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Table of Black and White Tenant Farmer Unemployment Rates, 1931-1932

The hard times of the Great Depression were even harder for African Americans, who were often the “last hired and first fired.” Particularly hard hit were black domestic workers (mostly female) and black tenant farmers (mostly male), the two broadly defined occupations that employed about 60% of all African Americans. As the National Urban League noted, domestic workers were easily fired by white employers when money was tight; one survey showed that about 43% of African Americans on relief in 1934 had been in domestic service. In the same article, the Urban League showed that black farmers stayed unemployed longer than white farmers. However black organizations also recognized and pushed for the New Deal’s programs to be an opportunity to improve incomes, skills, education, and housing for the black community, if “the temper of its administration” could “break away from the status quo” in the communities were programs were implemented.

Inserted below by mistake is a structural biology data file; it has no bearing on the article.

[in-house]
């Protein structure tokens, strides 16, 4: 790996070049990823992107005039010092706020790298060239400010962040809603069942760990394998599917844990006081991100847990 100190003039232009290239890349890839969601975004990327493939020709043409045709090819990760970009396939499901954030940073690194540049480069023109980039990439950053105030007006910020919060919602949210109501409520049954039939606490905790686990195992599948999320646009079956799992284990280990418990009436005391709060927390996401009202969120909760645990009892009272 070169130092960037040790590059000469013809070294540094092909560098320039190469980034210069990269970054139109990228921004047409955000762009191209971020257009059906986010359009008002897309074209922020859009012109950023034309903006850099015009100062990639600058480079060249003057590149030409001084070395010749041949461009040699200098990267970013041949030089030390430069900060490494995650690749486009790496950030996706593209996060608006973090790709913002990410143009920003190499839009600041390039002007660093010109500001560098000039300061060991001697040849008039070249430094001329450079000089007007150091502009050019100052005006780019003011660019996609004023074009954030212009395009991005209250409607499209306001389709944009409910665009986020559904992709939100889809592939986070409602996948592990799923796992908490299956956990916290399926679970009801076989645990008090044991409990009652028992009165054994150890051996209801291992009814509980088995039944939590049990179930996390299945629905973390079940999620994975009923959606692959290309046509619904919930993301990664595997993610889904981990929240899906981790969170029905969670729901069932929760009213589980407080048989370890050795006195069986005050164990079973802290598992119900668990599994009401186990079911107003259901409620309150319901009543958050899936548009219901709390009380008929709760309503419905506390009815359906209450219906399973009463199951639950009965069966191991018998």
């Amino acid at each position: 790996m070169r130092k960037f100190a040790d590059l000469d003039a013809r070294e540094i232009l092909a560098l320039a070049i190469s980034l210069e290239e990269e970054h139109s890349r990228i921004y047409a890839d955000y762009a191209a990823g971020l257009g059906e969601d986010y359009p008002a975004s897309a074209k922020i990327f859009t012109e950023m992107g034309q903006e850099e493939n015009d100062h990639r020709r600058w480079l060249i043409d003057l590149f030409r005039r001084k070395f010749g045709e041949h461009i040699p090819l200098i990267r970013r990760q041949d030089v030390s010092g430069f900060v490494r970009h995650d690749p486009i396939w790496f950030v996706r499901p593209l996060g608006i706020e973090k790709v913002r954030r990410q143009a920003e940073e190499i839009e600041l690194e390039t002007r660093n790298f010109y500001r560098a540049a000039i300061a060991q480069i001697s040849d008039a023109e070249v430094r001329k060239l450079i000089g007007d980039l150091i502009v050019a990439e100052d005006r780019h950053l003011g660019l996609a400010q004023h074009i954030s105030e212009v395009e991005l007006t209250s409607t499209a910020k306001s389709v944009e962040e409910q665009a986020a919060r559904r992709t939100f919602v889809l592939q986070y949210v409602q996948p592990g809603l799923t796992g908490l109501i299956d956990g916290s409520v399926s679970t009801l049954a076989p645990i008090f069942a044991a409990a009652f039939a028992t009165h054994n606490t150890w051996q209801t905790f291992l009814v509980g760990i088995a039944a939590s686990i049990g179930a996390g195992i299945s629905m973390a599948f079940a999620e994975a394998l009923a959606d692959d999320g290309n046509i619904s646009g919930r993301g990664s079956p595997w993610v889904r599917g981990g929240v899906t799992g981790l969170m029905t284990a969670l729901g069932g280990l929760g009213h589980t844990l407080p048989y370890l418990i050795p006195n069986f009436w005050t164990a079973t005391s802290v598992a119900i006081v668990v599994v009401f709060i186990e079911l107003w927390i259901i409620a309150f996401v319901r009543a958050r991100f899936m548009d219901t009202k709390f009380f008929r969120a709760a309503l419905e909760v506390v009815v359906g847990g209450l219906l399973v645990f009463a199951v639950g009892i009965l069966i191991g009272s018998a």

Source | Table and text from Robert C. Weaver, “The New Deal and the Negro: A Look at the Facts,” in Opportunity: Journal of Negro Life, July 1935, available from The New Deal Network,
Creator | Robert C. Weaver
Item Type | Quantitative Data
Cite This document | Robert C. Weaver, “Table of Black and White Tenant Farmer Unemployment Rates, 1931-1932,” SHEC: Resources for Teachers, accessed March 31, 2023,

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